Tiger Brands takes another hit from Dangote
TIGER Brands took another write-down at its money-losing Nigerian unit, the company said yesterday, as South Africa’s biggest consumer goods maker posted a 17 percent decline in full-year profit before tax.
Tiger Brands, which makes pasta, energy drinks and breakfast cereals, wrote off R105 million of factory assets at Dangote Flour Mills following a review of its utilisation levels.
The impairment comes within a year of a separate R849m write-down at the Nigerian unit, which yesterday posted a full-year pre-tax loss of 9.28 billion naira (R589m), which was 11 percent wider than the year before.
Tiger Brands has been trying to turn a profit from Dangote Flour since paying almost $200m (R2bn) for a controlling stake two years ago as part of broader plan to expand into the rest of Africa to offset slow growth in South Africa.
As part of a turnaround plan for Dangote Flour, Tiger Brands has closed two of its five mills, including one in Nigeria’s northern city of Kano, which has been the target of several bombings by Boko Haram Islamist insurgents.
Tiger Brands’ head of grains Noel Doyle, who also looks after Dangote Flour, said the business was unlikely to make any profit until after 2016.
Since purchasing a 63.35 percent stake in Dangote Flour in October 2012, Tiger Brands’ performance has been disappointing.
However, the group expected that it would take at least two to three years to align their money-losing business in Nigeria with the group’s standards and to deliver acceptable returns. Meaning they have until next year to turn the business around.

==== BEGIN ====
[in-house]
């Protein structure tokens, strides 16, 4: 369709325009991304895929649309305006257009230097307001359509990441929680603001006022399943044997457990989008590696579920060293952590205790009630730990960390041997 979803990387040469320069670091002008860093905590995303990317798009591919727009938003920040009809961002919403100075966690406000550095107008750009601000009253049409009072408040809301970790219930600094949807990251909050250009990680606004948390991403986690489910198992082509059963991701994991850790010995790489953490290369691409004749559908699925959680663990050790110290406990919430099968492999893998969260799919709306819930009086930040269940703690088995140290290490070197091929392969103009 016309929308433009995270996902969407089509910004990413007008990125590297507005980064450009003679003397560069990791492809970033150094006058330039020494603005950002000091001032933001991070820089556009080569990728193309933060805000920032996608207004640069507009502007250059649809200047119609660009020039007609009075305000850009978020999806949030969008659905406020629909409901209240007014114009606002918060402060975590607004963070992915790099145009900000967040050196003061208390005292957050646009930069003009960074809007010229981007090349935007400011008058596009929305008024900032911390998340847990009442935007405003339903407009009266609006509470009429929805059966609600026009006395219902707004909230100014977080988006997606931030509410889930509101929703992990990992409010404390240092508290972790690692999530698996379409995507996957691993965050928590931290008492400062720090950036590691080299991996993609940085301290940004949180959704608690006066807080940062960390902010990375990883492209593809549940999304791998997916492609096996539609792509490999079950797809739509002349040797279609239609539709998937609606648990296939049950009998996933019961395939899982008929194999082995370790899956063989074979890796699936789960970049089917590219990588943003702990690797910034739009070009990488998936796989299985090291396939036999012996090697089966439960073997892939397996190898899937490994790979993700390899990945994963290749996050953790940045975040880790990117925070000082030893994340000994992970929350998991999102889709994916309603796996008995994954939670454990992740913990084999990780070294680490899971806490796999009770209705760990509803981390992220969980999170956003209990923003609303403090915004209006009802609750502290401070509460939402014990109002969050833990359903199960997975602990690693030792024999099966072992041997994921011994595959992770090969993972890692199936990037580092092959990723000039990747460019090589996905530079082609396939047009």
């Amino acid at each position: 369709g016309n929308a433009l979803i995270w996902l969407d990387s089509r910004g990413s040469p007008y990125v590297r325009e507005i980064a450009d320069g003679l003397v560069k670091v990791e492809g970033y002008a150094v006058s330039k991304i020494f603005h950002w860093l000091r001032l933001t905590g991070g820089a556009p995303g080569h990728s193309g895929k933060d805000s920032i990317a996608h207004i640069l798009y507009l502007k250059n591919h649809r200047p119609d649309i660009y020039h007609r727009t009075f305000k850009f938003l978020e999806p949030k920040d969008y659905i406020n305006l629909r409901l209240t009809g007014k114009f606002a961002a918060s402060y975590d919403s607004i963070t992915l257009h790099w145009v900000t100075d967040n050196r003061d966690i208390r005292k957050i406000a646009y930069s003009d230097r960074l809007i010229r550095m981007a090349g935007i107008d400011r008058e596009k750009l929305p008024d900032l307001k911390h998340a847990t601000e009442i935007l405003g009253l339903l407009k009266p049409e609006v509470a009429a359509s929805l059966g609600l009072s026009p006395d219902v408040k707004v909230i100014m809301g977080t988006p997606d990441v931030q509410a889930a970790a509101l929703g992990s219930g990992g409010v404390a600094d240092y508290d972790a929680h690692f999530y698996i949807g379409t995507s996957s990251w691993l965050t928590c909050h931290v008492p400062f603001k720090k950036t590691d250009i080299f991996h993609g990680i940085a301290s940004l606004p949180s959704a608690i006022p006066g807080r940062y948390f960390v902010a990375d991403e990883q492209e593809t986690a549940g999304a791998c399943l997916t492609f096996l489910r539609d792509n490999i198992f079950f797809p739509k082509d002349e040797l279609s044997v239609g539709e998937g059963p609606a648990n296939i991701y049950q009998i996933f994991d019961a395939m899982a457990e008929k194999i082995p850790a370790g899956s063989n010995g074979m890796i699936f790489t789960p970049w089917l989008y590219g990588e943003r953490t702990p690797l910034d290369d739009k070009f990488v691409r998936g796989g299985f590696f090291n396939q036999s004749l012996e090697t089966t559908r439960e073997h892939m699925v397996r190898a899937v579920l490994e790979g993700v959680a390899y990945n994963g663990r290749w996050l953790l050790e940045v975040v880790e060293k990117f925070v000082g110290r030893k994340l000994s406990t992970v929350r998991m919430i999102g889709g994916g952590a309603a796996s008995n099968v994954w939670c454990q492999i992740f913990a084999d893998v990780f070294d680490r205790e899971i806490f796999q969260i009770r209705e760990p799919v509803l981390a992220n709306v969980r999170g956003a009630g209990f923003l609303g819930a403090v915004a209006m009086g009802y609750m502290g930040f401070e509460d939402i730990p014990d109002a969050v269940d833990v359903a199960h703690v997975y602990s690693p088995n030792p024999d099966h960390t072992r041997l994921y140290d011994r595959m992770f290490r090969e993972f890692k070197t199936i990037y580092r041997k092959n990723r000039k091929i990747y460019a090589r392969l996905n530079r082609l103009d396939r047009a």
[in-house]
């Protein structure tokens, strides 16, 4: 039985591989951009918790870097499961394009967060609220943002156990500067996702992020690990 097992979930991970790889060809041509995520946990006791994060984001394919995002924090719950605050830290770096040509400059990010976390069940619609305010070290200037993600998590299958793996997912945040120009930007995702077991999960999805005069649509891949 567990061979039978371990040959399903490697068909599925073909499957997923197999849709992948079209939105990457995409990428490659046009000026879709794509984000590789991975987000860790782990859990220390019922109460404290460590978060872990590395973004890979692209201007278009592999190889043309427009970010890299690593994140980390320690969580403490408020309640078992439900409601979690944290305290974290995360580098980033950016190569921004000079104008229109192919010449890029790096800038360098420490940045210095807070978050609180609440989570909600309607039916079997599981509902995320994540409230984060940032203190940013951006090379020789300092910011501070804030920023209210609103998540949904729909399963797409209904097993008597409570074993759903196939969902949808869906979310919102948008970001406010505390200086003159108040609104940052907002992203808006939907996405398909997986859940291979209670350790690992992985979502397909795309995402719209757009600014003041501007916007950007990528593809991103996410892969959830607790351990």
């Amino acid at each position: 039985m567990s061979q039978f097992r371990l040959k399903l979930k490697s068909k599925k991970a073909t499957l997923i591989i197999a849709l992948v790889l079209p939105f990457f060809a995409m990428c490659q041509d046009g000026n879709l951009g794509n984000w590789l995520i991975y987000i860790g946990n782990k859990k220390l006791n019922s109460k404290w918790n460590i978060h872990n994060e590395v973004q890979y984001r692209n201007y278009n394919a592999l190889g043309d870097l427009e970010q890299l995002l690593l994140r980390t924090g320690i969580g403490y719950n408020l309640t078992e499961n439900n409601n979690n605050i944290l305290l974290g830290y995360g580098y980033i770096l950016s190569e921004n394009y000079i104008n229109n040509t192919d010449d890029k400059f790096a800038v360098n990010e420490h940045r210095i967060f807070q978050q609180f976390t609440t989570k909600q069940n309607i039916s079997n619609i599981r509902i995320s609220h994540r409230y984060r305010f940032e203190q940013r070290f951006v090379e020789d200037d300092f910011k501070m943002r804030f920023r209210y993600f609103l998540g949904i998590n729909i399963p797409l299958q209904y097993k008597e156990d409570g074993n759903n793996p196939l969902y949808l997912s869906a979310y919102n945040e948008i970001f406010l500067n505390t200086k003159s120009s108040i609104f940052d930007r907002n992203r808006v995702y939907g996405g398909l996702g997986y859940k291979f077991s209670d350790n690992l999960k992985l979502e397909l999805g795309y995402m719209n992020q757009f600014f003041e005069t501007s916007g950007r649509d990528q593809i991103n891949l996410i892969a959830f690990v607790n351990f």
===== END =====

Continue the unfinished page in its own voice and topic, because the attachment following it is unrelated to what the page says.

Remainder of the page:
The group’s chief executive Peter Matlare said the company had an opportunity to prudently clean up its book.
“The momentum currently displayed to fix that business will be continued into 2015. We will hopefully see reduced losses again into the first and second quarter of next year.
“We think we are doing the right things and we certainly see improved volumes in the months of October and November,” he said.
Besides the write-offs this year, Matlare had previously said it was difficult to trade in the Nigerian market as it still had high-levels of an informal market.
Now that the group has achieved a positive volume momentum, it plans to launch new consumer offerings such as flour, pasta and noodles in the new year.
Victor Seanie, an investment analyst at Kagiso Asset Management, said: “Investors had been negative on the company due to Dangote Flour Mills where they perhaps focussed too much attention.”
In order to avoid continuous losses at its Nigerian business, Tiger Brands needed to improve distribution, significantly increase volumes, continue improving product quality and consistency to win back customer confidence.
Seanie also suggested that Tiger Brands should introduce higher margin products like branded bread and lower the cost base. He was not sure whether shareholders were satisfied with the little progress made in the Dangote Flour business.
Tiger Brands overcame a disappointing first-half performance by growing its operating profit by 15 percent while headline earnings per share from continuing operations grew 15 percent to R18.04.
Its share price fell 0.33 percent to R376.30. – Additional reporting by Reuters
Tiger Brands chief Peter Matlare